Imagine being the first point of contact and the first voice of support for a girl facing forced marriage and seeking a way out. AHA Foundation case managers’ impact on the lives of at-risk girls is immeasurable, and few know this better than Egypt Leithman.
Egypt Leithman is a case manager intern at AHA’s Helpline. He is also a doctoral student studying clinical psychology at Pepperdine University. We asked him to share what it means to be on the frontline of his life-saving work with the AHA Foundation Helpline.
Counselor at AHA Foundation on Girls Facing Abuse: “The circumstances they endure can often be life or death”
I felt a personal obligation as a global citizen and an advocate for marginalized communities to help women and girls fleeing female genital mutilation (FGM), honor violence, forced marriages, and child marriages.”
How did you find this opportunity and why did you take this position at AHA Foundation?
Egypt: I found out about this job through two of my peer mentors at Pepperdine University. They both worked as case manager interns at AHA’s Helpline and told me about their work. I was really interested and decided to apply for the position.
Before applying, I researched the work that AHA does and its mission. A lot of it resonated with me. I was eager to begin the position and start making a difference. I felt a personal obligation as a global citizen and an advocate for marginalized communities to help women and girls fleeing female genital mutilation (FGM), honor violence, forced marriages, and child marriages.
When did you first hear about the abuses that AHA Foundation fights to end: FGM, child and forced marriage, honor violence? Did you know they are happening in the U.S. before you started to work at AHA Foundation?
Egypt: Yes, I have been acutely aware of these abuses happening in the United States since I was a teenager. I earned a minor in nonprofit management and began volunteering at Tahirih Justice Center in my city where I encountered many survivors and attended several training sessions on the atrocities being committed in the United States against women and girls.
I think it is easier for us to believe that FGM, honor violence, child and forced marriage don’t happen here and that they happen in a far-off foreign land.”
Why in your opinion is there such low awareness about these abuses in the U.S.?
Egypt: I believe there is low awareness because the dialogue around these abuses for a long time was phrased as an “over there” or “foreign” problem. The general public sees these abuses as issues that do not affect United States citizens and do not occur on U.S. soil.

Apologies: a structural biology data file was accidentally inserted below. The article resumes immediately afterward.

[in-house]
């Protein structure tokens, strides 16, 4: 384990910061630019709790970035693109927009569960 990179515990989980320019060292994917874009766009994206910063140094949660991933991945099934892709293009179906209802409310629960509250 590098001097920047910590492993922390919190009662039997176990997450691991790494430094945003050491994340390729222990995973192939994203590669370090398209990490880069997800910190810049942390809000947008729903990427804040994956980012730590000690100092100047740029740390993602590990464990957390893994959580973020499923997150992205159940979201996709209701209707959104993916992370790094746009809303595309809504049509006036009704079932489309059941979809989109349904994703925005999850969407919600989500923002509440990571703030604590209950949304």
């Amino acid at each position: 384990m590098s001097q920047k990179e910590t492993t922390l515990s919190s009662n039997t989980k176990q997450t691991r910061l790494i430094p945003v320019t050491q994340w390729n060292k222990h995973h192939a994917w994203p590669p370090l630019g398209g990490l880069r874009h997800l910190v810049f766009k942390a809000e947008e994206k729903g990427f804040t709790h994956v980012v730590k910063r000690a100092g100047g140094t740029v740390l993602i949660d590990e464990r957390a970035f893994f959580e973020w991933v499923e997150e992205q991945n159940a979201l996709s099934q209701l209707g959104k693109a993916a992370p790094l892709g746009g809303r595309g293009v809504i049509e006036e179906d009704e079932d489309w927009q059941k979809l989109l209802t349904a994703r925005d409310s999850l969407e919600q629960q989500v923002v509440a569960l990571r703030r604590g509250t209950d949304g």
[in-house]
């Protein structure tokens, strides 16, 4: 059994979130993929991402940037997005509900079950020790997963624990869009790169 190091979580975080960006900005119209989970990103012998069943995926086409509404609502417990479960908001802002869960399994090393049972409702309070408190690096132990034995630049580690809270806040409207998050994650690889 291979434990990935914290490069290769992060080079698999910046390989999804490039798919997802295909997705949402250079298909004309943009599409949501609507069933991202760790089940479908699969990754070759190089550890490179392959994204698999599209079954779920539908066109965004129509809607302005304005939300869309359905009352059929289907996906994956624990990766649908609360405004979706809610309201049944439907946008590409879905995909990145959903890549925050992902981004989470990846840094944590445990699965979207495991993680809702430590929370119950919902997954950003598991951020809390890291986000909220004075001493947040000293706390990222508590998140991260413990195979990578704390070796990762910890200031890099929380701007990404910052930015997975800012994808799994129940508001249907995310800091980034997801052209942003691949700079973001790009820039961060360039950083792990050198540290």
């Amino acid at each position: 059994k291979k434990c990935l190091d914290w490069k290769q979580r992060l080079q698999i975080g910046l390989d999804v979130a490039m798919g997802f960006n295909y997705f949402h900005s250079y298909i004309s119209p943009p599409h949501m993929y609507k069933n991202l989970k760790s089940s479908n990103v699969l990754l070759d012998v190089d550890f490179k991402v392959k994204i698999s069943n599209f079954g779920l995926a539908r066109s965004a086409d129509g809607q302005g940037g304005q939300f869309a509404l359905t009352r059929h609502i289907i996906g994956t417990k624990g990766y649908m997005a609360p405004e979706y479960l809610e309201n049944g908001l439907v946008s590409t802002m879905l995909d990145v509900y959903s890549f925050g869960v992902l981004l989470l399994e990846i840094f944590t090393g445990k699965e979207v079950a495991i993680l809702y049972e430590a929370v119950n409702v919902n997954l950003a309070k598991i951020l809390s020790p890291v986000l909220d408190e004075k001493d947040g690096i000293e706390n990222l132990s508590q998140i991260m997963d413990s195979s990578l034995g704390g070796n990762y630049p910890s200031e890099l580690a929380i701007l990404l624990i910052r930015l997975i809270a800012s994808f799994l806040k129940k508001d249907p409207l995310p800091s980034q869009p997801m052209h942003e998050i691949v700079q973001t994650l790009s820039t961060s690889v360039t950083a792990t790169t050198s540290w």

I think it is easier for us to believe that FGM, honor violence, child and forced marriage don’t happen here and that they happen in a far-off foreign land. This is detrimental to the most vulnerable people. As a result of this perception and attitude, the survivors of such abuses are silenced or shunned for speaking out about their experiences; some have even been dismissed when reaching out for help.
The name “the Helpline” seems self-explanatory, but could you elaborate on what kind of services you provide to women and girls in need?
Egypt: Managing the hotline consists of screening the incoming help requests that we receive on a daily basis. We provide different resources depending on the help that is requested. Each request is different and we treat each one as an individual case. We have provided assistance in fleeing from dangerous circumstances, relocating to safer spaces, getting life-changing surgeries for FGM survivors, helping to meet basic necessities, providing advocacy tools for survivors, and so much more.
Besides just reaching out to you, what else can these women and girls who are at risk do to protect themselves?
Egypt: I am always humbled by the bravery that these women and girls embody when they reach out to us. I encourage them to stay safe. The circumstances they endure can often be life or death.
I believe it is very important for women and girls to know that there is a helpline available and that our services exist.”
You started with us about a year ago now—how have you grown into the role? Was it tough transitioning into this position? What helped you?
Egypt: Over the past year, I have witnessed firsthand the role that AHA plays in situations where women and girls have nowhere else to turn. Over that time, I gained a much deeper appreciation for the work that my colleagues and I do here at AHA. Together, we have really exemplified the power of a team ethos and I find it very rewarding.
I believe it is very important for women and girls to know that there is a helpline available and that our services exist. The helpline is comprised of compassionate interns who have training and experience with these issues (i.e.: FGM, honor violence, child and forced marriages).
What have you learned in your position that you think is worth sharing with our supporters and advocates?
Egypt: I have an understanding of the magnitude of the problem of gender-based violence not only abroad but also in the United States. I have had the privilege of interacting with the women and girls we have served and they have made clear how important our work was to their lives. Women and girls often confide that Ayaan’s story of bravery and courage has empowered them to reach out for help.
AHA Foundation’s Helpline is only possible because of the generosity of our donors. Please keep this critical work going strong. Give a gift today.